The closing arguments for the defence revolve around the reliability, or otherwise, of key prosecution witnesses...

SEAN ‘PUFFY’ COMBS is the victim of “bad people” intent on lining their pockets at the expense of his career and freedom, according to the star’s defence team in his nightclub shooting trial.

During the closing arguments in Manhattan Supreme Court yesterday (March 12) Puffy’s lawyer Benjamin Brafman said the prosecution charges of gun possession and bribery against his client were shot full of inconsistencies and didn’t make sense.

“It’s like Who Wants to Be a Billionaire,” Brafman told jurors. “What happened is bad people came into this courtroom and made accusations against Sean Combs to get rich.”

Quoting a phrase coined by his co-counsel Johnnie Cochran during the infamous OJ Simpson murder trial he said: “If it doesn’t make sense, you must find for the defence.” Cochran himself decided not to make closing arguments, as he felt his fame would overshadow the proceedings, Brafman said.

Pacing the courtroom in a near-three-hour address, Brafman launched withering attacks on three of the prosecution witnesses – Puffy’s driver Wardel Fenderson and two gunshot victims Natania Reuben and Julius Jones – questioning the veracity of their testimony and their credibility as witnesses.

Each, he pointed out, had taken personal lawsuits against Combs: Fenderson for $3 million, Reuben for $150 million and Jones for $700 million.

He told the jury Fenderson had fallen $70,000 behind on child maintenance payments and, though originally up on weapons possession charges alongside Puffy and co-defendants, had cut a deal with prosecution in order to be their witness. It was he who claimed Puffy attempted to bribe him in order to admit ownership of a gun found on the floor of the vehicle in which Puffy fled the nightclub shooting from Club New York on December 27 1999.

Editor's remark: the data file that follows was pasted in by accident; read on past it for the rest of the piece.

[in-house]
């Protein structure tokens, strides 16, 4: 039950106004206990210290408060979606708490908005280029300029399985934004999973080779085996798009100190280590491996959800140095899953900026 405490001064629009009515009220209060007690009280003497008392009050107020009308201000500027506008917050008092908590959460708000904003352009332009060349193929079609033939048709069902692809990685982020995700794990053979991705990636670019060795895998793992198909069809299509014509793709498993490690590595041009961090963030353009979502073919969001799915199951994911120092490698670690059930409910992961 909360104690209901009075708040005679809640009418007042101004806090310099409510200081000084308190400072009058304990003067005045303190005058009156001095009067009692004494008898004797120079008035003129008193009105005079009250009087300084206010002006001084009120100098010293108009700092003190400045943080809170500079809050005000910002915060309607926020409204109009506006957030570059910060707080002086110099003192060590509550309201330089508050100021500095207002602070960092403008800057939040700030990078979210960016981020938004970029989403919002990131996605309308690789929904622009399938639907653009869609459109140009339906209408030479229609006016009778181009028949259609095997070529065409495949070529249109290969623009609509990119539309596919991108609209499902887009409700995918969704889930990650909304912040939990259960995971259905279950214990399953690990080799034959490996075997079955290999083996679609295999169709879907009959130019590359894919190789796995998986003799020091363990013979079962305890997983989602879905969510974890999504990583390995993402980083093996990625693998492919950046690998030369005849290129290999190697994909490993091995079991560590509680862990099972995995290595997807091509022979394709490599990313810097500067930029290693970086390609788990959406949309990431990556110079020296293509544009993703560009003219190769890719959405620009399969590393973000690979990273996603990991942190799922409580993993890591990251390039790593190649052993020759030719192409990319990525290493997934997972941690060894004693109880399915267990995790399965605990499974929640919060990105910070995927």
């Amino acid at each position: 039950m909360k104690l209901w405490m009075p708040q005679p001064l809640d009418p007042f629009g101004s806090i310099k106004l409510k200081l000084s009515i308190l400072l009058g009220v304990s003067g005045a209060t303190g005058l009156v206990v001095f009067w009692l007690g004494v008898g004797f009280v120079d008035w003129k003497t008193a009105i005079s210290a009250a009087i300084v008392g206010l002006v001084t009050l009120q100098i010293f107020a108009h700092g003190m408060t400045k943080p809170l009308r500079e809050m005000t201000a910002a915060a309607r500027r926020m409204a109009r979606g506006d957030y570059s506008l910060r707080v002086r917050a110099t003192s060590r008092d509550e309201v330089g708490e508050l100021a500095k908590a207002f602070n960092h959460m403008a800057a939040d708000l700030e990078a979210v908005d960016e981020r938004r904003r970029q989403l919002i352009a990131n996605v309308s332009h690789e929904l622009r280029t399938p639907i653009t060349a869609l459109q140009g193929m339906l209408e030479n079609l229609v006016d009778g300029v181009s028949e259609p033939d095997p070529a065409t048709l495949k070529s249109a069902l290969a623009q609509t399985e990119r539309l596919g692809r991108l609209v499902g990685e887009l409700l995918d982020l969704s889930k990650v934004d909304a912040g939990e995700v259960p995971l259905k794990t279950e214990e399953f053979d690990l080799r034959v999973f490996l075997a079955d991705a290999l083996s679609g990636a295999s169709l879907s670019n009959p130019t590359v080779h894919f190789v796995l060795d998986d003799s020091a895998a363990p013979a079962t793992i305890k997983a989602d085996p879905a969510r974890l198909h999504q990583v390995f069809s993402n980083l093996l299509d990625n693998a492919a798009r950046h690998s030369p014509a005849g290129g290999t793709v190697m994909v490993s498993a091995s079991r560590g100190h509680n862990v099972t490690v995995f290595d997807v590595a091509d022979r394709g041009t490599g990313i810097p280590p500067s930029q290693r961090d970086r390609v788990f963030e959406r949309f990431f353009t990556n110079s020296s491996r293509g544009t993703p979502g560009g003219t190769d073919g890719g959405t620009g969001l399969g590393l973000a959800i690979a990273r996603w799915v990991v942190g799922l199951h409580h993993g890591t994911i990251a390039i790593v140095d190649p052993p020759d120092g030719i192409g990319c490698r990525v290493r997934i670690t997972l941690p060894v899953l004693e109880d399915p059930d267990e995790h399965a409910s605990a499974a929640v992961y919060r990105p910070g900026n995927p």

Brafman then took personal pops at the other pair.

According to Court TV in the US, he said Jones had only held one legitimate job in his 28 years, and that was a three-month part-time stint in a city park. He intimated that the Brooklyn man, who was struck in the shoulder, had some illegal source of income, noting that he had enough money to enjoy a more than healthy social life.

Describing Jones as a pot-smoking layabout, he contemptuously asked, “What does Julius Jones do when he wakes up in the morning? What does he do? [And] you’re supposed to rely on him to end a man’s life.”

Turning on Reuben, Brafman asked jurors to remember her best friend, defence witness Patricia Richardson, had labelled her a liar. Richardson testified that Reuben admitted she had never seen a gun during the shooting.

After picking holes in further prosecution witnesses, Brafman told the jury “If ever there was a case where the reasonable doubt jumps off the page at you… it’s this case.”

Earlier, watched by Def Jam Records founder Russell Simmons and Puffy’s mother, among others, the case of Puffy’s co-defendant and Bad Boy Recording protege Jamal ‘Shyne’ Barrow was wrapped up by his lawyer Ian Niles. Niles admitted his client fired a gun at the ceiling of the nightclub, but said the prosecution witness Matthew ‘Scar’ Allen started a fight and that members of his gang fired first. “His intent was to save his life,” Niles said. The lawyer also pointed out that there was no ballistic evidence to link the bullets fired by his client to those that struck the victims in the club.

Prosecutor Matthew Bogdanos barely spoke yesterday, but did take reams of notes. His close is due to begin later today (March 13).